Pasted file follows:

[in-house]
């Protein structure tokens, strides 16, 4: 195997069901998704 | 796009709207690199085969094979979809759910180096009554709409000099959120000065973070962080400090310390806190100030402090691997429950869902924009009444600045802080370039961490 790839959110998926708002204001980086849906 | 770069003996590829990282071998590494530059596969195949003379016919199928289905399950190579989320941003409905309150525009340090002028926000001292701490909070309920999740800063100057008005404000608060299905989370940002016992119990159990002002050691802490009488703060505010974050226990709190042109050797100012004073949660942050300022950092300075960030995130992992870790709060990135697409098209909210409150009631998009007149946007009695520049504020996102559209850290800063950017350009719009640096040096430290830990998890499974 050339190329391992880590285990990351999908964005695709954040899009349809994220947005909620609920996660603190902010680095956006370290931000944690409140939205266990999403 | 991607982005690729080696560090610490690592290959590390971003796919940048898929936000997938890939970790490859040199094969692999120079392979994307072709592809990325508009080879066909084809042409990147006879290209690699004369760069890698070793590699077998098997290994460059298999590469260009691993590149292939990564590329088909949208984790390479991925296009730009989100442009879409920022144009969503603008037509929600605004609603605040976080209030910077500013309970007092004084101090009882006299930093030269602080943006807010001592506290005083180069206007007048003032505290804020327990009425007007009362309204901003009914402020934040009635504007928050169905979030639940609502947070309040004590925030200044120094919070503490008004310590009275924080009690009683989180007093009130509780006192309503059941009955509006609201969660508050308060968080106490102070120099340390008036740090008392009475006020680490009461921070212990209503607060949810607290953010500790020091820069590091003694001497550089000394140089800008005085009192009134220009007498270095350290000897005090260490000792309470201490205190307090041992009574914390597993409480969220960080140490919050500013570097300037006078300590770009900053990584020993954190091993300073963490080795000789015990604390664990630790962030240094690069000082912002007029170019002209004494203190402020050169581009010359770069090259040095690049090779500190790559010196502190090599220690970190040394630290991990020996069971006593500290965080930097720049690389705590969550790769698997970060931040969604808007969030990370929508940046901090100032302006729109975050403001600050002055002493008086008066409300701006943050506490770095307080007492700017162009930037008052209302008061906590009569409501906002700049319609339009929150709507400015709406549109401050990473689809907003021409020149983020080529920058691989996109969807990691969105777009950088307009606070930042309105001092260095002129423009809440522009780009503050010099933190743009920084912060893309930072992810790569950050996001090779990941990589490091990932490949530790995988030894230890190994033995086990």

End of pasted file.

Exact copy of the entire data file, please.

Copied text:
[in-house]
């Protein structure tokens, strides 16, 4: 195997069901998704 | 796009709207690199085969094979979809759910180096009554709409000099959120000065973070962080400090310390806190100030402090691997429950869902924009009444600045802080370039961490 790839959110998926708002204001980086849906 | 770069003996590829990282071998590494530059596969195949003379016919199928289905399950190579989320941003409905309150525009340090002028926000001292701490909070309920999740800063100057008005404000608060299905989370940002016992119990159990002002050691802490009488703060505010974050226990709190042109050797100012004073949660942050300022950092300075960030995130992992870790709060990135697409098209909210409150009631998009007149946007009695520049504020996102559209850290800063950017350009719009640096040096430290830990998890499974 050339190329391992880590285990990351999908964005695709954040899009349809994220947005909620609920996660603190902010680095956006370290931000944690409140939205266990999403 | 991607982005690729080696560090610490690592290959590390971003796919940048898929936000997938890939970790490859040199094969692999120079392979994307072709592809990325508009080879066909084809042409990147006879290209690699004369760069890698070793590699077998098997290994460059298999590469260009691993590149292939990564590329088909949208984790390479991925296009730009989100442009879409920022144009969503603008037509929600605004609603605040976080209030910077500013309970007092004084101090009882006299930093030269602080943006807010001592506290005083180069206007007048003032505290804020327990009425007007009362309204901003009914402020934040009635504007928050169905979030639940609502947070309040004590925030200044120094919070503490008004310590009275924080009690009683989180007093009130509780006192309503059941009955509006609201969660508050308060968080106490102070120099340390008036740090008392009475006020680490009461921070212990209503607060949810607290953010500790020091820069590091003694001497550089000394140089800008005085009192009134220009007498270095350290000897005090260490000792309470201490205190307090041992009574914390597993409480969220960080140490919050500013570097300037006078300590770009900053990584020993954190091993300073963490080795000789015990604390664990630790962030240094690069000082912002007029170019002209004494203190402020050169581009010359770069090259040095690049090779500190790559010196502190090599220690970190040394630290991990020996069971006593500290965080930097720049690389705590969550790769698997970060931040969604808007969030990370929508940046901090100032302006729109975050403001600050002055002493008086008066409300701006943050506490770095307080007492700017162009930037008052209302008061906590009569409501906002700049319609339009929150709507400015709406549109401050990473689809907003021409020149983020080529920058691989996109969807990691969105777009950088307009606070930042309105001092260095002129423009809440522009780009503050010099933190743009920084912060893309930072992810790569950050996001090779990941990589490091990932490949530790995988030894230890190994033995086990």